Using a 9-country dataset from sub-Saharan Africa, and integrating quantitative household-level analyses with qualitative work, the paper shows that gender relations affect agricultural practices and adaptation. The women farmers in our sample control less land than men, the land they control is often of poorer quality, and their tenure is insecure. Women, more than men, are dependent on internal village groups, as opposed to organizations operating at regional or national levels. Hence, women have less access to extension and input services, and are less likely than men to use improved seeds, fertilizers, and pesticides. The adaptive capacity of individuals and communities depends on their differential access to resources, economic assets and social capital, which are mediated by their socially defined rights and responsibilities. Highlights include: Vulnerability and adaptation to climate change depend on opportunities governed by the varied and complex interplay of social relations, institutions, organizations, and policies. Climate is one of many influences that affect the producers’ coping and adaptation strategies. Women and men incorporate a wide range of technology and production management adjustments. The producers’ most frequently cited reasons for adjustments include decrease in productivity, fluctuation in prices, market opportunities, and frequency of drought.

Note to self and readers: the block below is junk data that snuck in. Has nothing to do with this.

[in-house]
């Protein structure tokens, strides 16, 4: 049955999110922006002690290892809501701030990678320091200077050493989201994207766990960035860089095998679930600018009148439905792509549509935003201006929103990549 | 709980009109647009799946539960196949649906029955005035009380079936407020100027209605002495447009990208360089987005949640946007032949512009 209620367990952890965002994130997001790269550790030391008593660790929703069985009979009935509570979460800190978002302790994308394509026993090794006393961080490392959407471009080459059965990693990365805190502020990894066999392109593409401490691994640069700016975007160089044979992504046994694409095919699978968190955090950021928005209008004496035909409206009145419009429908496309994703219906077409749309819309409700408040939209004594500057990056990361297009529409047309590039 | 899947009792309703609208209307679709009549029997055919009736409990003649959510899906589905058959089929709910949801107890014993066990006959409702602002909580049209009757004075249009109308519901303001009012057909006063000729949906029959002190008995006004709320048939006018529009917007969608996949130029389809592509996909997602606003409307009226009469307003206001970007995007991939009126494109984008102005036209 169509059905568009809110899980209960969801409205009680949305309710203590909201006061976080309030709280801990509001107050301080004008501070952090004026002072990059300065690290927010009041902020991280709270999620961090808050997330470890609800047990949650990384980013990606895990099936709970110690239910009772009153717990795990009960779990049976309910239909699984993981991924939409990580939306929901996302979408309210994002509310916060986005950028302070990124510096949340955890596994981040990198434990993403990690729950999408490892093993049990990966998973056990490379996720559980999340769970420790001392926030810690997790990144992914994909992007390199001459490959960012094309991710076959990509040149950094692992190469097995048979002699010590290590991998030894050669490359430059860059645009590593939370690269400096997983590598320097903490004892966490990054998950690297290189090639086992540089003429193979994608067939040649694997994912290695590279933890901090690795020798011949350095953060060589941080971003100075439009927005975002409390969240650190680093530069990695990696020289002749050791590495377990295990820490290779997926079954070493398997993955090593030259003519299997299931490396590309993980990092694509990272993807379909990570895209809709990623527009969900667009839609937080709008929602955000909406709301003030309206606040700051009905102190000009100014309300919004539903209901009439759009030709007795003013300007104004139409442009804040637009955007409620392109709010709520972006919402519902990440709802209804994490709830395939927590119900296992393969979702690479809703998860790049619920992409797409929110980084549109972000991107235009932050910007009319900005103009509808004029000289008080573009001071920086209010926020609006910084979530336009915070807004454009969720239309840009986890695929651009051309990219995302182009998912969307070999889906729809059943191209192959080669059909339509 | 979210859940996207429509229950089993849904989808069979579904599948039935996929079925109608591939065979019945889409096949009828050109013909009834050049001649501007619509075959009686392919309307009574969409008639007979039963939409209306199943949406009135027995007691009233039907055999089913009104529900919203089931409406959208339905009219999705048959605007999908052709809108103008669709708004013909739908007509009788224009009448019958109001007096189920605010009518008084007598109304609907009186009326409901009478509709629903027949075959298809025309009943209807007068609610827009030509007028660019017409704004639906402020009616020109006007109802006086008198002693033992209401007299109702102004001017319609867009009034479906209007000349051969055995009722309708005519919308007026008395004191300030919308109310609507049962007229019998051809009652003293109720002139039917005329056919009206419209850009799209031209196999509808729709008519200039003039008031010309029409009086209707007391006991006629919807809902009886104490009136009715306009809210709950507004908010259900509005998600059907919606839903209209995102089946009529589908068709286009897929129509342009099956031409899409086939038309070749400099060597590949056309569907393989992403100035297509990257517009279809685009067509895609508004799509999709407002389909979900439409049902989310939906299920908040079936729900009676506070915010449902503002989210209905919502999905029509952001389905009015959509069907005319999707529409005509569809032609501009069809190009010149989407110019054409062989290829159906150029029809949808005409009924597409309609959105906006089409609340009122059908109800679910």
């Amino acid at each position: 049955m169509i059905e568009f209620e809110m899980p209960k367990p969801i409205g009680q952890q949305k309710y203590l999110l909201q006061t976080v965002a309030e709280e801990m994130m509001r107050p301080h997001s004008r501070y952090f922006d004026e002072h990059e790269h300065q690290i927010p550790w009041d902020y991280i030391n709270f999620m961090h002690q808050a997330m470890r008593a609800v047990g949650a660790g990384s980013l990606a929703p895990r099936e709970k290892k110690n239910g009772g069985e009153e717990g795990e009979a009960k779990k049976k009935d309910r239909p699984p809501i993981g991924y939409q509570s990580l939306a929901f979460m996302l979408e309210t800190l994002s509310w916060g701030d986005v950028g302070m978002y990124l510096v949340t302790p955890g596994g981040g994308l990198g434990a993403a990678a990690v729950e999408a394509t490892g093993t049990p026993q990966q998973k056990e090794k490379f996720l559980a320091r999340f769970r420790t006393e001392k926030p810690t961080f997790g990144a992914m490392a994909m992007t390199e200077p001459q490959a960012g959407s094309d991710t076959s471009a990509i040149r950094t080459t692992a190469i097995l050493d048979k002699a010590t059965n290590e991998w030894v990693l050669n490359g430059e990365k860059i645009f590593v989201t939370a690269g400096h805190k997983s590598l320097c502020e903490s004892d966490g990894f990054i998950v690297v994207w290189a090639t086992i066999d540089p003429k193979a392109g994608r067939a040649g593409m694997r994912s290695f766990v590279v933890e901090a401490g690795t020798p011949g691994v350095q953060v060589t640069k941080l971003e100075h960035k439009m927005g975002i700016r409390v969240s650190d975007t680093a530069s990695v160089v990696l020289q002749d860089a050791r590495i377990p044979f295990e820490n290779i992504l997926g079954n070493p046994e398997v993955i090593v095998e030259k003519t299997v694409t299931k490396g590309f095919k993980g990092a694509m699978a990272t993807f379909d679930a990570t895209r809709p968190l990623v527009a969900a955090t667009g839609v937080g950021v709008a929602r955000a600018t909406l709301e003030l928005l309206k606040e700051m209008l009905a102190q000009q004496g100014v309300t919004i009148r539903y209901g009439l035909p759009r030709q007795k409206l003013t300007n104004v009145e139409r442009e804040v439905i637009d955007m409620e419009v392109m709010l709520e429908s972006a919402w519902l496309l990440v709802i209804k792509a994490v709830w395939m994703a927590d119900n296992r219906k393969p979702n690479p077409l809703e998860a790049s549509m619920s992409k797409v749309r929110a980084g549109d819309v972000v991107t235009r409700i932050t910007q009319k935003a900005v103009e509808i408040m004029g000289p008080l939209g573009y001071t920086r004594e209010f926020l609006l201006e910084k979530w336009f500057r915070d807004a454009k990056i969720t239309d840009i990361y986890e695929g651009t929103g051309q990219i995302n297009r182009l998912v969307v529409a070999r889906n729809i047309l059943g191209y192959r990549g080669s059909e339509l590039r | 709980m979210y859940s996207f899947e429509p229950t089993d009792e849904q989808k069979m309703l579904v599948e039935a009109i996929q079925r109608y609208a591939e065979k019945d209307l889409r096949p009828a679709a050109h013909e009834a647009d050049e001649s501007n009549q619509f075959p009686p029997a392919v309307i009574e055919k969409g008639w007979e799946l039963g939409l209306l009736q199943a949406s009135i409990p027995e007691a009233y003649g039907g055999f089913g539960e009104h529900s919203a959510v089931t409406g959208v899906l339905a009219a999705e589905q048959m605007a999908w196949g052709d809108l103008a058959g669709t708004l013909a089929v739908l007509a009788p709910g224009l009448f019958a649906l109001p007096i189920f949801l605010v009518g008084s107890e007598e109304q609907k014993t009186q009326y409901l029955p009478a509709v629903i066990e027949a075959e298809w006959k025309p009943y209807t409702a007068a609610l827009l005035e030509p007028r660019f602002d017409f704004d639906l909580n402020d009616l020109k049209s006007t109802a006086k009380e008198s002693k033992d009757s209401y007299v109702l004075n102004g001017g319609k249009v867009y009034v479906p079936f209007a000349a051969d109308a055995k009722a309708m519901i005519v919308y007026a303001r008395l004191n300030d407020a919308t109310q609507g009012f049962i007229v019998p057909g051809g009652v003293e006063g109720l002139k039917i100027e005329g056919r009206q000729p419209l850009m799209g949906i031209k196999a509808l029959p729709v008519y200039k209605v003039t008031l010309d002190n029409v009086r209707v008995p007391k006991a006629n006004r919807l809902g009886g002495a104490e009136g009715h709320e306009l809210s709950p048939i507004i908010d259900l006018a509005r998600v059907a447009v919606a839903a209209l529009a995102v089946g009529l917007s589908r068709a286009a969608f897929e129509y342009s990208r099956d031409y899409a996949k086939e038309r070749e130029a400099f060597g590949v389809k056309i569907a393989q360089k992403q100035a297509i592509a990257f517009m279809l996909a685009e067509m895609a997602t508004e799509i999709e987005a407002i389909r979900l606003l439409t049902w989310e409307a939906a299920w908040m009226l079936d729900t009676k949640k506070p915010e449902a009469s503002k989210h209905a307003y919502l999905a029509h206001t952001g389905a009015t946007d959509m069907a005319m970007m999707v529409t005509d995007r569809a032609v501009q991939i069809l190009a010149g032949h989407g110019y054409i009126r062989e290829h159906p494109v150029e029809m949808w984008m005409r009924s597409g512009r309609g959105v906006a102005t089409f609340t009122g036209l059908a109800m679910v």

Pérez, C.; Jones, E.; Kristjanson, P.; Cramer, L.; Thornton, P.; Förch, W.; Barahona, C. How Resilient Are Farming Households, Communities, Men and Women to a Changing Climate in Africa? CGIAR Research Program on Climate Change, Agriculture and Food Security (CCAFS), Copenhagen, Denmark (2014) 33 pp.